New Delhi: The smartphone industry in India is already starting to oppose the government’s decision to increase the goods and service tax (GST) on mobile phones and some components. “GST increase for phones from 12% to 18% will crumble the industry," tweeted Manu Jain, Managing Director, Xiaomi India.
Jain also noted that the smartphone industry is “already struggling with profitability" because the Indian rupee is depreciating against the US dollar. “Everyone will be forced to increase prices. This will further weaken the mobile industry’s Make In India program," he wrote.
Further, in a separate tweet, Jain requested Prime Minister Narendra Modi and Finance Minister (FM) Nirmala Sitharam to reconsider the GST hike. He said the industry is also struggling due to the supply chain disruptions caused by the outbreak of the Covid-19 disease. “At least all devices under $200 (approximately ₹15,000) must be exempted from this," he added.
The GST Council today decided to raise the GST on mobile phones from 12% to 18%. "Mobile phones and specified parts to attract 18% versus 12%. All other items, if there's a need to calibrate the rates, to remove the inversion, we can take them up at future, examination of that can happen at a later time," Sitharaman said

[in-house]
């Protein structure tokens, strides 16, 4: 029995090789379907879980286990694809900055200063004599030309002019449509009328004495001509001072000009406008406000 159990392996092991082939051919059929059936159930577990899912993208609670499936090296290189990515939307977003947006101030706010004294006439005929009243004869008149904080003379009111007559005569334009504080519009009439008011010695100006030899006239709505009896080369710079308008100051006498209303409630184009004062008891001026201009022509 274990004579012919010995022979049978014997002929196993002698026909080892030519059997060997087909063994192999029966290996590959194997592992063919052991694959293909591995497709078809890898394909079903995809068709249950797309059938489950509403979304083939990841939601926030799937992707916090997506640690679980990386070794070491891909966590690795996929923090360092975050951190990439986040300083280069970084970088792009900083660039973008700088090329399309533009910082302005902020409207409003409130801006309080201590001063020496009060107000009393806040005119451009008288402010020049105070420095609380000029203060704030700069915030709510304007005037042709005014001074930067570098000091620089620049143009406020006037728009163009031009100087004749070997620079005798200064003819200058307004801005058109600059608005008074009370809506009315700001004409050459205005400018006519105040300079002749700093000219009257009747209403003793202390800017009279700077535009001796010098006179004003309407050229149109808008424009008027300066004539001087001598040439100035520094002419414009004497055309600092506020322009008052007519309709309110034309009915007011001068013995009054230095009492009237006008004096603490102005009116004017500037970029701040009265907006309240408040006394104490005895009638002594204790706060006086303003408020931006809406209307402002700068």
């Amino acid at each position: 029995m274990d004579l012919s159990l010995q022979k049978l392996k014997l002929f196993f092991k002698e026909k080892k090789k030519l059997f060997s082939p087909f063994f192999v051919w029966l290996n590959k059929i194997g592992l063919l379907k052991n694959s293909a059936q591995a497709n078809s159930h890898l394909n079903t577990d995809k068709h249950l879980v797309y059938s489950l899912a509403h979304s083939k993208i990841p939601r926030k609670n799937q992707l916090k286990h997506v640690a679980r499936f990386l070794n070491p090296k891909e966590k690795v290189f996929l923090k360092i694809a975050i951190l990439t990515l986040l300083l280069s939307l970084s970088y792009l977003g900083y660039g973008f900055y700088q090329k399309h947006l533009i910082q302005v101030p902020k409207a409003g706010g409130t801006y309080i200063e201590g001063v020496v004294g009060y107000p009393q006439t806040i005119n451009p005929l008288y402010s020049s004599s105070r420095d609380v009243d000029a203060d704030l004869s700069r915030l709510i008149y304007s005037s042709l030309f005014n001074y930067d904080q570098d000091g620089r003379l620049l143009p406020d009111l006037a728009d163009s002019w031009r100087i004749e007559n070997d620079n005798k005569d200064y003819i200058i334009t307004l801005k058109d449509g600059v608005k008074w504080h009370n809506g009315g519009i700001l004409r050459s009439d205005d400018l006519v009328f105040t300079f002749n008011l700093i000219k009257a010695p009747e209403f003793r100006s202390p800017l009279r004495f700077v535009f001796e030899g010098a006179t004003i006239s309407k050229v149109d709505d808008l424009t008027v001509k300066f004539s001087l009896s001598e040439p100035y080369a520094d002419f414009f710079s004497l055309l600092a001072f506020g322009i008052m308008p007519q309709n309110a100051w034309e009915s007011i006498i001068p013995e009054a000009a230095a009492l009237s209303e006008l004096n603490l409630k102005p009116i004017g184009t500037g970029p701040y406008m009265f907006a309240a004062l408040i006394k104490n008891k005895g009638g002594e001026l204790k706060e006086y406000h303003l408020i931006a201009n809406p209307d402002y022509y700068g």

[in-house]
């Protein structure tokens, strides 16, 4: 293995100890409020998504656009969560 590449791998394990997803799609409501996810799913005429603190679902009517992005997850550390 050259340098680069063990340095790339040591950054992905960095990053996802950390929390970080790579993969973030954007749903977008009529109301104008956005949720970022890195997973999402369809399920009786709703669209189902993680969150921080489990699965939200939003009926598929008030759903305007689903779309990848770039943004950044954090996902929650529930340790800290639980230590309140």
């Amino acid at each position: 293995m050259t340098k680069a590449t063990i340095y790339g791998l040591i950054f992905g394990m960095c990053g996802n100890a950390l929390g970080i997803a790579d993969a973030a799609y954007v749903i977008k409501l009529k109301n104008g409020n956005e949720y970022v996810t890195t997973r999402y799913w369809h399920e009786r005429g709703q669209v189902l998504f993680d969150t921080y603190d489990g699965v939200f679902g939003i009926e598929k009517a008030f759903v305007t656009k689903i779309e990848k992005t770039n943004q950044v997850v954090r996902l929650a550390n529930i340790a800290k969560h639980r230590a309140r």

Jain isn’t the only one opposing the government’s decision. Pankaj Mohindroo, Chairman of the Indian Cellular and Electronics Association (ICEA) called the move “extremely detrimental to the vision of Digital India". “Consumption will be stymied and our domestic consumption target of $80 billion (Rs. 6 lakh crore) by 2025 will not be achieved. We will fall short by at least ₹2 lakh crore. This was time for statesmanship, especially when the country is going through a crisis and as a nation, we have fallen short," Mahindroo said in a statement to the Indian Express.
Smartphone sellers in India have been struggling to keep supplies up due to shutdowns in China caused by the novel coronavirus pandemic. While factories have reopened in China since, they are currently operating at sub-optimal levels since many workers haven’t returned to work yet.